Subjects and methods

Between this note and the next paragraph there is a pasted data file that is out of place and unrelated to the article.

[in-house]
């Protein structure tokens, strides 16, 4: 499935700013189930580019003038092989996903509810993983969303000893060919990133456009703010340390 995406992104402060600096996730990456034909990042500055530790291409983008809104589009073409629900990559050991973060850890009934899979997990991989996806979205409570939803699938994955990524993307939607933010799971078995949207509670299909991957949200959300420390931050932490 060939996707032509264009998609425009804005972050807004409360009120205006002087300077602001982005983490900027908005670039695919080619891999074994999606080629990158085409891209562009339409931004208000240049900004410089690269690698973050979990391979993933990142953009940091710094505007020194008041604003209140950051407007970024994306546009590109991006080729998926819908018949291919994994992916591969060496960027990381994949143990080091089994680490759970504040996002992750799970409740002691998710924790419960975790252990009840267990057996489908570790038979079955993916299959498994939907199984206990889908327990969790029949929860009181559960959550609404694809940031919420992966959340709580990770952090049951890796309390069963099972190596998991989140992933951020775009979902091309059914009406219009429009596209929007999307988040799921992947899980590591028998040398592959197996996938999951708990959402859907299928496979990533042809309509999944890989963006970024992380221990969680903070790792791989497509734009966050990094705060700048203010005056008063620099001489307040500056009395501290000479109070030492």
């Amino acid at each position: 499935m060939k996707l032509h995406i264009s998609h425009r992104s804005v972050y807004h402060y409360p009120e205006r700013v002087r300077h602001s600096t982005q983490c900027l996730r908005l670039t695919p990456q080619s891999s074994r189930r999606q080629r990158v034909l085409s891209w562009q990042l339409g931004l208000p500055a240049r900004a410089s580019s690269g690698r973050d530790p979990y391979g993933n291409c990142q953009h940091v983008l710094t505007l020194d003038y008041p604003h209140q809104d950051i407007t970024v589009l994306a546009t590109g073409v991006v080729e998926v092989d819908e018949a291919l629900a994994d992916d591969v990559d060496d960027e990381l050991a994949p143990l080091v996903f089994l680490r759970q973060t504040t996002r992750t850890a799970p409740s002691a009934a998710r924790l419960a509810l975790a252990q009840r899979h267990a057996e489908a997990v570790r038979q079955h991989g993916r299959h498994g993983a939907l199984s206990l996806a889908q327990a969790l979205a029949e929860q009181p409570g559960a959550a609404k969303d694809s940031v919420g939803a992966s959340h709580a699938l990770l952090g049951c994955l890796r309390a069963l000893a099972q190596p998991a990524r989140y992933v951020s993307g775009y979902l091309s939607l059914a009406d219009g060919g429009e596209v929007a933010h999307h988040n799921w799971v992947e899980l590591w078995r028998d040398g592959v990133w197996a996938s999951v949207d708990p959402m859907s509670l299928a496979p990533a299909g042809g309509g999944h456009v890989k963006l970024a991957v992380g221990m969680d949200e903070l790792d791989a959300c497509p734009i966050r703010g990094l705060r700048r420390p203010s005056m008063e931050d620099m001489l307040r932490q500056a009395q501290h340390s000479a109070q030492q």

This was an exploratory double-blind, diphenhydramine- and placebo-controlled, multicentre study that took place in the Netherlands, Belgium, and Germany. Ethical and regulatory approval was obtained at each participating site/country by the following committees; Stichting Beoordeling Ethiek Biomedisch Onderzoek Assen, OLV Ziekenhuis Aalst, Vzw Emmaus Mechelen, UZ Brussel, Landesamt für Gesundheit und Soziales Berlin Geschäftsstelle der Ethik-Kommission des Landes Berlin, Ethikkommission der Ärztekammer Hamburg; Körperschaft des öffentlichen Rechts and Ethikkommission an der Medizinischen Fakultät der Universität Rostock. The study was registered on Clintrials.gov under NCT02476058. Informed consent was obtained from all subjects before any study activities took place. The study consisted of a screening examination (day −28 to −1) at baseline, a parallel group treatment phase of 10 days (women of child-bearing potential [WOCBP]) or 28 days (women of non-child-bearing potential [WONCBP] and men), and a 2-week follow-up period (Fig. 1). Owing to limited reproductive toxicology data at the time of the study, the duration of treatment was limited to 10 consecutive days for WOCBP. WOCBP were included because they constitute a large part of the target population in clinical practice and additional safety data in this population are important for future clinical studies. All WOCBP had a pregnancy test at screening and before admission to the clinic. All subjects were instructed to follow their normal daily routine when no study tests were scheduled. Subjects were randomized in a 2:1:1 ratio to receive seltorexant 20 mg, diphenhydramine 25 mg or placebo at bedtime. The subjects took one capsule daily from day 1 to 28 (day 10 for WOCBP) every evening just before bedtime with water. The capsules must be swallowed whole and not chewed, divided, dissolved, or crushed. In healthy subjects, doses ranging from 10 to 80 mg were considered safe39. The 20 mg dose for seltorexant was selected based on the predicted OXR2 occupancy, as well as the tolerability, and benefit/risk on sleep parameters established in previous studies40,41,42. From the phase I study program, it was clear that seltorexant at the dose used consistently induced sedation at a level that was expected to be approximated by diphenhydramine at a dose of 25 mg based on the summary of product characteristics. Because the appearance of diphenhydramine tablets was different from the seltorexant tablets, all tablets were over-encapsulated to maintain blinding and placebo was supplied as capsules containing neutral pellets. Assignment was based on a computer-generated randomization schedule prepared before the study. For each study site, the study pharmacist contacted the randomization center on day 1 before dosing after all inclusion and exclusion criteria had been met and confirmed by the study physician. Neither the investigator nor the pharmacist was provided with randomization codes. Patients aged 18–64 years with a body mass index (BMI) between 18 and 30 kg/m2, who met the Diagnostic and Statistical Manual of Mental Disorders, Fourth Edition, (DSM-IV) criteria for MDD without psychotic features and had a total Inventory of Depressive Symptomatology (IDS-C30) score of ≥30 at screening were recruited. The DSM-IV was used instead of the fifth version (DSM-V), because even though the DSM-V has been officially introduced in 2013, in practice, use of the DSM-IV was still favored by most of both GPs and psychiatrists during the time of study conduct. Patients with a current diagnosis of a psychotic disorder, MDD with psychosis, bipolar disorder, an eating disorder, mental retardation, cluster B personality disorder or a sleeping disorder were excluded. Patients were either antidepressant-naive or treated with a maximum of two concurrent monoaminergic antidepressants. The use of antipsychotic drug (D2-antagonists), lithium and other mood stabilizers or opiates was not allowed. Patients who had failed more than two pharmacological treatments with different modes of action prior to the current depressive episode, were excluded. Patients were tested for drug abuse during screening and at the start of every visit. The current and past diagnoses were confirmed by retrospective chart review and/or confirmation by their psychiatrist. Patients were required to be in acceptable physical health as determined at screening by medical history, physical examination, blood laboratory results and electrocardiogram. Symptoms of depression were evaluated using the 17-item Hamilton Depression Rating Scale (HDRS17)43. To establish the specificity of the antidepressant effect two HDRS17 subscales were used to explore the effect of sleep related items on the one hand (‘adjusted HRDS17’) and core items of depression on the other hand (‘HAM-D6’). The Sleep Item-Adjusted subscale is derived from the HDRS17 scale excluding the three insomnia questions from the total score. The six core symptoms of depression used in the HAM-D6 are: depressed mood, guilt feelings, work and interests, psychomotor retardation, psychic anxiety, and general somatics. The Inventory of Depressive Symptomatology (IDS-C30)44 was derived from the patient interview and the Quick Inventory of Depressive Symptoms (QIDS-SR16) completed by the patient. Rumination was assessed using the Ruminative Response Scale (RRS)45. Polysomnography (PSG) was performed on study days 1, 5, and 10. The PSG endpoints were latency to persistent sleep (LPS), total sleep time (TST), wake after sleep onset (WASO), wake within the total sleep period (WTSP), wake after final wakening (WAFA), time spent in deep sleep, and sleep efficiency (SE). Subjective sleep was scored using the Leeds Sleep Evaluation Questionnaire (LSEQ)46, a subject-reported 10-item visual analog scale (VAS) score used to rate quality of sleep. Additional unvalidated subjective assessment of sleep parameters were obtained in which subjects provided answers to ‘how long did it take you to fall asleep?’, ‘how long have you slept?’, and ‘how long were you awake after initial sleep onset?’ during last night to provide LPS, TST, and WASO estimates, respectively. PSG was recorded from electrodes C3-A2, C4-A1, F3-A2, F4-A1, O1-A2, and O2-A1 (A1 and A2 are left and right mastoid electrodes, respectively). EEG power spectra were calculated for the total non-REM period (N1, N2, and N3), separately for NREM N2 and N3, and for REM. EEG power spectra were derived by The Siesta Group (The Siesta Group Schlafanalyse GmbH, Wien, Austria) and contrasts versus placebo reported for total delta, theta, alpha, beta-1, -2, and -3 and gamma power reported (statistical threshold p < 0.10). Physical examination, body weight, supine vital signs, digital pulse oximetry, 12-lead electrocardiogram (ECG) and continuous ECG monitoring were performed and blood samples for serum chemistry and hematology and a urine sample for urinalysis were collected at baseline and throughout the study. Suicidal ideation using the Columbia Suicide Severity Rating Scale (C-SSRS)47 and adverse events (AE’s) were assessed locally by blinded staff. The study aimed to recruit 24 subjects in the seltorexant group, and 12 in both the diphenhydramine and placebo group. The study has been sized to obtain sufficient information on the safety of seltorexant during the observation period. For the exploratory endpoints, formal statistical calculations of sample size are not appropriate and descriptive statistics were used. The HDRS17 (and derived scales), IDS-C30, QIDS-SR16, RRS, subjective assessments of sleep parameters, LSEQ scores and any domain scores of interest were analyzed in a descriptive manner using frequency tabulations and summary statistics by treatment and timepoints. For the HDR17, IDS-C30 and QIDS-SR16, summary statistics were also produced excluding the insomnia questions from the total score (derived scales). The results of PSG parameters were tabulated by treatment, and summary statistics were calculated for each overnight PSG recording. Additional analysis was done for all patients, in which the correlation between HDRS17 and sleep-adjusted HDRS score and PSG-derived parameters was explored. In addition, the correlation (using univariate linear regression modeling) between the symptom severity of depression and rumination was explored as well as the relationship between rumination and sleep stages. Positive correlations (p < 0.05) in all patients were then further analyzed by comparing the change in the parameter of interest and change in HDRS17 score.